$119 Million Medical Center to Train Doctors in VR and AR

0

High investments in virtual and augmented realities within the healthcare industry are something not seen every day, but the University of Nebraska Medical Center has just made one.

With an eye toward using these technologies to improve quality and safety, preparing physicians and nurses for the future, and replacing an outmoded educational model, the University of Nebraska Medical Center (UNMC) is building a new 192,000-square-foot training facility: the Davis Global Center, in Omaha.

Funded through a combination of private donations and money from the City of Omaha, State of Nebraska, and U.S. Department of Health & Human Services, the $118.9 million facility will focus on a more “hands-on” approach through the usage of new technologies. The UNMC thinks this is the right path to take, instead of the traditional, theoretical educational model that is “under serving a generation of new digital learners.”

UNMC Chancellor Jeffrey Gold said in a statement: “The more experience, the more practice, the more hands-on opportunities we get, the better off we are to deliver high quality, safe, effective and patient-centered care. This center will achieve all of those goals and continue to bring Nebraska to the epicenter of the learning world.”

The Davis Global Center will feature replicas of hospital settings where students and health professionals alike can practice treating lifelike, computer-driven mannequins. It will also make use of UNMC’s iEXCELSM (Interprofessional Experiential Center for Enduring Learning) program, which provides realistic simulated care environments using advanced simulation technologies, as well as Virtual and Augmented Reality (VR/AR), and holographic technologies.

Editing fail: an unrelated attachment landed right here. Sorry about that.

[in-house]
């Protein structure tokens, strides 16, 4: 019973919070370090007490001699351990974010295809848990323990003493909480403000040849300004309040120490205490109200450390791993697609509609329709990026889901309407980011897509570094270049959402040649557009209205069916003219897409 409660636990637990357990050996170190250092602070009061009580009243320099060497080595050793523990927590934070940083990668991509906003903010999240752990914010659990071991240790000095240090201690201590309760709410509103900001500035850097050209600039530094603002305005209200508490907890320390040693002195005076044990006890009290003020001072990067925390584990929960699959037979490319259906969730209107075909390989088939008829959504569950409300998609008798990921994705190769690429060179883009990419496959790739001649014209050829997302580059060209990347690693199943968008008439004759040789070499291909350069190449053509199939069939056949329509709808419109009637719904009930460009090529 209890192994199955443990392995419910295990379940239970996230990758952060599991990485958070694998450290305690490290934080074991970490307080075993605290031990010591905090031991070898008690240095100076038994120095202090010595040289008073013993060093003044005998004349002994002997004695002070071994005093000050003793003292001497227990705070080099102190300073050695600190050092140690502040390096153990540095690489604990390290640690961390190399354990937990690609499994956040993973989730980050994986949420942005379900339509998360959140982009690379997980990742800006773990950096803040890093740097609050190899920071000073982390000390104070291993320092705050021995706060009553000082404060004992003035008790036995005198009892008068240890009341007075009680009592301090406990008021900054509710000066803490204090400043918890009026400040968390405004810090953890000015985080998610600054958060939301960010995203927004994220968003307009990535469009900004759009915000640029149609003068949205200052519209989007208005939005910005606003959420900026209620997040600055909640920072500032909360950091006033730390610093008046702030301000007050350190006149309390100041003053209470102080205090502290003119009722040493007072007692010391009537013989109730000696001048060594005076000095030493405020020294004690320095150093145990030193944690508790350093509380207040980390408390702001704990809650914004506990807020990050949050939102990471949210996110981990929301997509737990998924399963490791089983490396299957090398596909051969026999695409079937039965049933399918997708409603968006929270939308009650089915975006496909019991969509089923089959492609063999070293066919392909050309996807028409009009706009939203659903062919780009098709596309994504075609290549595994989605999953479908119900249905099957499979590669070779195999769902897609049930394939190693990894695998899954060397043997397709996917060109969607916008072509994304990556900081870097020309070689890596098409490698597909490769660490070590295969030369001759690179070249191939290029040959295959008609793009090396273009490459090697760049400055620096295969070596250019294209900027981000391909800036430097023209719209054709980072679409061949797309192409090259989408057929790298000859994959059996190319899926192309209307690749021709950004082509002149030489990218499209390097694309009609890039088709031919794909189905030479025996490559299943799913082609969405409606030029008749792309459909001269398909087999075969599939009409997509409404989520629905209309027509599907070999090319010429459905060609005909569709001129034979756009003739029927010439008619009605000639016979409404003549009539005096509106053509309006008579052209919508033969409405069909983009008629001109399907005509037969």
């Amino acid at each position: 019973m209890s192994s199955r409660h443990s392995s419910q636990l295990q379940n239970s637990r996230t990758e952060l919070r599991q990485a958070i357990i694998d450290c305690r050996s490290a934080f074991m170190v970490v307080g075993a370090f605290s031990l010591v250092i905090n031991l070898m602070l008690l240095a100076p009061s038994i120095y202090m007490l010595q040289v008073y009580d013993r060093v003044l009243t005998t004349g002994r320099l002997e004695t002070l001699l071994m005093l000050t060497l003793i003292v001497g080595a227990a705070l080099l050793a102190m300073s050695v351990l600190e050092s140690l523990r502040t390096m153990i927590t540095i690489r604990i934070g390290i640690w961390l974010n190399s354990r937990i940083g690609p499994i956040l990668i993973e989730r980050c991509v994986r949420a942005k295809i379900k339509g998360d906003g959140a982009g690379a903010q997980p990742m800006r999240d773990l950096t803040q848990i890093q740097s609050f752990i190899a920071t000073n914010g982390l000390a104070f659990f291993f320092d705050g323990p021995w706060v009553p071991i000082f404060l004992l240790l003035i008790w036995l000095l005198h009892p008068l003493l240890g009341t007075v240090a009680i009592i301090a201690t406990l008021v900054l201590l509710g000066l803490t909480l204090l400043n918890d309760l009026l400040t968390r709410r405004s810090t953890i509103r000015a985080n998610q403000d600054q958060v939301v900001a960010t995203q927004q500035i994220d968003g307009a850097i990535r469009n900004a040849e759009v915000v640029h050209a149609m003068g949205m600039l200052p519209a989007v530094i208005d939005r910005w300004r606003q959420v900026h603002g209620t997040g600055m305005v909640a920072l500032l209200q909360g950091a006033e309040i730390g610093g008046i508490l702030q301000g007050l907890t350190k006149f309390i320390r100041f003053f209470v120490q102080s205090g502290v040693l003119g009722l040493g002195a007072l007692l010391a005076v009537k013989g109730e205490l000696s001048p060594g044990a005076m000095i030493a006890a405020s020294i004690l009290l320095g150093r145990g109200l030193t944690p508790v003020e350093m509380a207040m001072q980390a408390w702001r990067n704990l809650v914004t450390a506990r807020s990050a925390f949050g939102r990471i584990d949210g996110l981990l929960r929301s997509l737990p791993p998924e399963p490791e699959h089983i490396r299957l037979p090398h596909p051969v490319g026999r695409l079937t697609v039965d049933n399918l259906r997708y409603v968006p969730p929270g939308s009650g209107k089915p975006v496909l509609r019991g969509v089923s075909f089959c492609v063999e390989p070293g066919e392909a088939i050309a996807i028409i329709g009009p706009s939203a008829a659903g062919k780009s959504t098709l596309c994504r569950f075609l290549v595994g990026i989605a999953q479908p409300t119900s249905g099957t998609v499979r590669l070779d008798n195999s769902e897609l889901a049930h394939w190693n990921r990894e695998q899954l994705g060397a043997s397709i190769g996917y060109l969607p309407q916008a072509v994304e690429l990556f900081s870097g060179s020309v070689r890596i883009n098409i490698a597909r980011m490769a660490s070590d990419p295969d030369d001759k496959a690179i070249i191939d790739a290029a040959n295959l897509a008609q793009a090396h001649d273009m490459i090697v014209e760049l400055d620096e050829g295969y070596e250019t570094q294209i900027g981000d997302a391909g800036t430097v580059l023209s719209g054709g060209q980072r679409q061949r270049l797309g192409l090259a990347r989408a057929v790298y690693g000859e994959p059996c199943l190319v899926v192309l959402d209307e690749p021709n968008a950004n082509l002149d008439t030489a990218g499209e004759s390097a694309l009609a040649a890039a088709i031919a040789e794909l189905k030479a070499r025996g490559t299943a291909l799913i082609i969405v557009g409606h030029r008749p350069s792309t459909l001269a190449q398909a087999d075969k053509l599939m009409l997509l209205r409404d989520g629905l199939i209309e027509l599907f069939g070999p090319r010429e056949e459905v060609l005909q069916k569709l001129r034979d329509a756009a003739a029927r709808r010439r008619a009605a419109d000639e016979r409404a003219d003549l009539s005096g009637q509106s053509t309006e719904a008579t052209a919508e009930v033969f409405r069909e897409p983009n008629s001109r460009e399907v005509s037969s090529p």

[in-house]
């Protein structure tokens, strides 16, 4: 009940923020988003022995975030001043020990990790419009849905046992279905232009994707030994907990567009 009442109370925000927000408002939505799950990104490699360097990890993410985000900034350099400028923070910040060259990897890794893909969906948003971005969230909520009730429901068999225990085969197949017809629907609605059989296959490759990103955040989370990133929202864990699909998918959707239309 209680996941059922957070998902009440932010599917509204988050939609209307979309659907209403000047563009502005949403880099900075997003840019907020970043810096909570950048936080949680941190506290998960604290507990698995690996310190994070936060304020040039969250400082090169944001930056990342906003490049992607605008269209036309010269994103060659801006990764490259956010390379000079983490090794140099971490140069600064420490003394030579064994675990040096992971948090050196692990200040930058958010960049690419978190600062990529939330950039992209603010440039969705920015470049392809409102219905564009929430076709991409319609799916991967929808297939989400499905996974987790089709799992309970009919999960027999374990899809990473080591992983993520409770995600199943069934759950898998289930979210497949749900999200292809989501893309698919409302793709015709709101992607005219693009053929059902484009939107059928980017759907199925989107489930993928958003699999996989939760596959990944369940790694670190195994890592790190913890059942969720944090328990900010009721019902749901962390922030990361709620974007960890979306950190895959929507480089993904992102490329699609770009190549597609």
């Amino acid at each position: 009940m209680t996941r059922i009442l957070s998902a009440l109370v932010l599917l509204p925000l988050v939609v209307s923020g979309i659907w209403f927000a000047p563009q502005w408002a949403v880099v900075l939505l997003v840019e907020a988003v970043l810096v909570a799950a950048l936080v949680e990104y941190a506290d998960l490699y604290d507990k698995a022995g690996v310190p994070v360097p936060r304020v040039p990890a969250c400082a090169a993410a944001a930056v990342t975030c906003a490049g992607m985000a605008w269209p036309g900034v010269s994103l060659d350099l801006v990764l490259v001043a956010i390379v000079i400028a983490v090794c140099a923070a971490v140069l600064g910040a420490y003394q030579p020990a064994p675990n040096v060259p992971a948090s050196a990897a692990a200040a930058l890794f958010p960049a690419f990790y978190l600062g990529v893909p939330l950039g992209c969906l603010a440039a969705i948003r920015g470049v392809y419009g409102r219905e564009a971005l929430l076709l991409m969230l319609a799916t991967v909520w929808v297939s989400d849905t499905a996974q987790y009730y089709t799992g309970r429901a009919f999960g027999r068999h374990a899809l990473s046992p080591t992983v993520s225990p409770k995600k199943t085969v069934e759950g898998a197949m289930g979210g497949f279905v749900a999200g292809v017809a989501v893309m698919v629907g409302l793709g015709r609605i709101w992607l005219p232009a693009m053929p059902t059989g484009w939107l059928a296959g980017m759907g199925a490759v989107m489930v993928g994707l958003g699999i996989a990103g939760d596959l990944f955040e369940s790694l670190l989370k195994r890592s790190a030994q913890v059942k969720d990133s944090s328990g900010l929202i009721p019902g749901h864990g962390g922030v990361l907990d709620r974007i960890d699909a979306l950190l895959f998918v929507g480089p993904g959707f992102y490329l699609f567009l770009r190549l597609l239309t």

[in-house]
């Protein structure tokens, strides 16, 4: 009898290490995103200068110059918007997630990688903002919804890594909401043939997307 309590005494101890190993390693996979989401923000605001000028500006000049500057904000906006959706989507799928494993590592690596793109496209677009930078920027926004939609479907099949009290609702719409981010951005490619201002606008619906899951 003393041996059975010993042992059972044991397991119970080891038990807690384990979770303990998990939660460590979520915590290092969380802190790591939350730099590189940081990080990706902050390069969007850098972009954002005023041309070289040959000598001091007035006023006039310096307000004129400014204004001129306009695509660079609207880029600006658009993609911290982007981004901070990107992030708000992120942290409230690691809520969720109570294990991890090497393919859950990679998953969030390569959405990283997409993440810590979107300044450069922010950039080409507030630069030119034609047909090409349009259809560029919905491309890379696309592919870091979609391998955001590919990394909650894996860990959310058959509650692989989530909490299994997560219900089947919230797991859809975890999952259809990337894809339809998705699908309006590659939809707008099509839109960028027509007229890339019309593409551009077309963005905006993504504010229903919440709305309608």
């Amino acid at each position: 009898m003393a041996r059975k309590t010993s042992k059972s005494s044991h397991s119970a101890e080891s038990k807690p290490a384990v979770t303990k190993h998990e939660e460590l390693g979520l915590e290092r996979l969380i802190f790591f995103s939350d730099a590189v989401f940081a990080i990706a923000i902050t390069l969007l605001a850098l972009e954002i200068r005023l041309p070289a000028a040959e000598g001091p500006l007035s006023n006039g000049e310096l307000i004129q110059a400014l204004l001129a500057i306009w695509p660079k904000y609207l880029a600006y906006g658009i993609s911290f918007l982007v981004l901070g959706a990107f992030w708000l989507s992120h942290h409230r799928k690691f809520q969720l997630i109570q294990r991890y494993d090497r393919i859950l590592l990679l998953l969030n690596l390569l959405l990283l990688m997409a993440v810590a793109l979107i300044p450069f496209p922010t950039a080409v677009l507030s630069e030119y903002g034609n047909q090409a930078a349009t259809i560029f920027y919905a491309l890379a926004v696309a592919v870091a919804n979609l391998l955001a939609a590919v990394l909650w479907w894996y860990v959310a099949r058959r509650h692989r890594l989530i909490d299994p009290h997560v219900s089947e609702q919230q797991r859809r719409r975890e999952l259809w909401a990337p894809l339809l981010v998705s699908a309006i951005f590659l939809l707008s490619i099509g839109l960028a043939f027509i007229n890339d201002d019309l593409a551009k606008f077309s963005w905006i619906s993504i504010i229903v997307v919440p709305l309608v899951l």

VR is an important tool in the learning process, where it can be used as a diagnostic tool, or for medical tests like X-rays, scans and blood tests to help determine the cause of a particular medical condition. This often removes the need for further investigation, such as surgery, which is both time consuming and risky.

AR is great to provide on-the-job information. For example, during a surgery, computer generated images are projected onto the part of the body to be treated or are combined with scanned real time images.

As we’ve discussed in the past on a AR/VR market overview article, the industry is growing and will most likely be part of our everyday lives in the future. Investments like UNMC’s one are here to prove its growing success and how useful both technologies are.

The Davis Global Center facility is set to open by fall 2018.

Share.

About Author

João Antunes

IT and videogames are João's topics of interest since a very early age. Videogames, the Internet, game consoles and computers became his normal toys, as result of being the son of a journalist writing about the infancy of the Web, the games industry and hardware in general. Small game reviews published on the first Portuguese computer games magazine, back in the early 2000s ignited a passion – writing - he now pursues, along with his other interests: programming, web designing and hardware. Technology in general makes him tick.

Leave A Reply

© Diversified Communications. All rights reserved.